The LTDA which set up this survey of cabby opinion, does not represent all cab drivers in London, of whom there are about 23,000. But clearly it is trying, not to gather real evidence of motor traffic levels by counts, but by asking London cabbies for their opinion. This opinion will then be presented as ‘fact’.
This is not very convincing. According to LTDA statements, they want to return to the pre-trial situation which would mean restoring the two-way cycle track (unless they really want to go back to pre-2002 with no cycle track at all). But back in 2002 the LTDA was among those who opposed the two-way cycle track being installed.
LTDA opposition to cycle schemes is a deeply ingrained, reflexive action, as are anti-cycling views in other bodies which organise cabbies, including the unions Unite, RMT and GMB. Here it is objecting in 2002 to the two-cycle lane it now wants to revert to!
The LTDA is quite open about the fact that it is conducting an information and marketing war against cycling. And war is always very nasty:
It’s worth looking at another closely related cycle scheme, on the Embankment and run this time by Transport for London (TfL), the London-wide authority with responsibility for main roads. This was implemented around the same time as the Tavistock Place trial, and we can see that the arguments now being deployed by the cabbie lobby were pre-prepared for the Embankment.
Here we can see one aspect of the information war in action. Taxi lobbyist, Geoffrey Riesel (Chairman & CEO Mountview House Group, Radio Taxis, Xeta Taxis & One Transport; Director London Chamber Commerce; Vice President Taxicab Limousine and Paratransit Association; Chairman, European Radio Taxi Association) published a series of wild claims about the Embankment cycle scheme. Among his assertions Riesel said that, “It will not only cause delays but it will thus raise costs for every business in London, difficult to calculate the total amount of financial damage to London’s economy.”
Riesel’s grounds for making this claim was that that a senior TfL official, Leon Daniels (Managing Director of Surface Transport) had told him that while the scheme “will be good for cyclists and possibly some pedestrians, it will however, be bad for all other users of what is a very contentious and limited amount of space, causing additional traffic congestion, costs and delays for passengers in Buses, in cars, in taxis and in PHVs.”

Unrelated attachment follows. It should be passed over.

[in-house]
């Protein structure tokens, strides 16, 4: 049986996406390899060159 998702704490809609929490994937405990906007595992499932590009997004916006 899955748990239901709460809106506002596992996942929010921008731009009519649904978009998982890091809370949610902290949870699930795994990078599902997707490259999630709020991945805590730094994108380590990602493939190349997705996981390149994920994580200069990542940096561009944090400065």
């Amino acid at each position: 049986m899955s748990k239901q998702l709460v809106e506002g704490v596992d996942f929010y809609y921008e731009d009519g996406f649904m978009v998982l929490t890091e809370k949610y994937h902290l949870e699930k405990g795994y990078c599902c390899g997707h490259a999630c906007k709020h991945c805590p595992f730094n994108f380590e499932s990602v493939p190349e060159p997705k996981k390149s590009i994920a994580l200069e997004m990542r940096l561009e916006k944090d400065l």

However, according to TfL, Mr Daniels, said: “I have no recollection of such comments.”
In the information war, truth is the first casualty.
Daniels added, “I was charged with delivering segregated Cycle Superhighways to cope with the growing number of cyclists and to improve their safety. The final results are excellent and we are now moving on to further schemes to benefit walking and cycling.” Thus the man in charge of implementing the scheme sees its benefits and is keen to do more.
Early reports (https://www.theguardian.com/uk-news/davehillblog/2016/sep/21/how-many-londoners-are-switching-from-public-transport-to-bicycles?CMP=share_btn_tw) show that cycling levels are increasing on the new TfL routes (just as happened with the earlier Tavistock Place scheme). Chronic congestion on the underground railways is being reduced by people switching to cycling even with the limited short sections of safe protected cycling space that have been installed (calculated to be on about just one-fifth of one percent of London roads).
Given that the Underground regularly has to shut stations at peak periods due to dangerous overcrowding on platforms and trains, the cycleways are the best possible investment in improving public transport for all users.
But the taxi lobby was predicting doom and dire congestion – even before a single bit of work had been done. Now they are gathering their ‘evidence’ by asking cabbies for their opinions to back up their claims.
The taxi lobby paints as fraud any evidence of (upper photo) cyclists queuing for red lights on the trial layout and (lower photo) reduce pollution levels
Elsewhere in his rant, Riesel says, “In my view a press and radio campaign would have a similar effect in reducing accidents as the proposed Cycle superhighway and would not cost a fraction of the proposed cycle] scheme, in terms of capital outlay nor in terms of the on-going additional costs to London’s businesses.”
At least this time he admits it is his own view, but it shows how the taxi lobby will put forward any ill-informed nonsense in their blanket opposition to improving the city and to preventing any road space being given over to non-polluting, non-congesting forms of transport.
If the cabbie lobby is able to overwhelm the council with negative opinions about Tavistock Place – however fanciful and however false – and the liveable cities lobby fails to get in lots of positive responses, this pioneering scheme may meet its end. Please spread the message and get lots of people to take part in Camden’s consultation.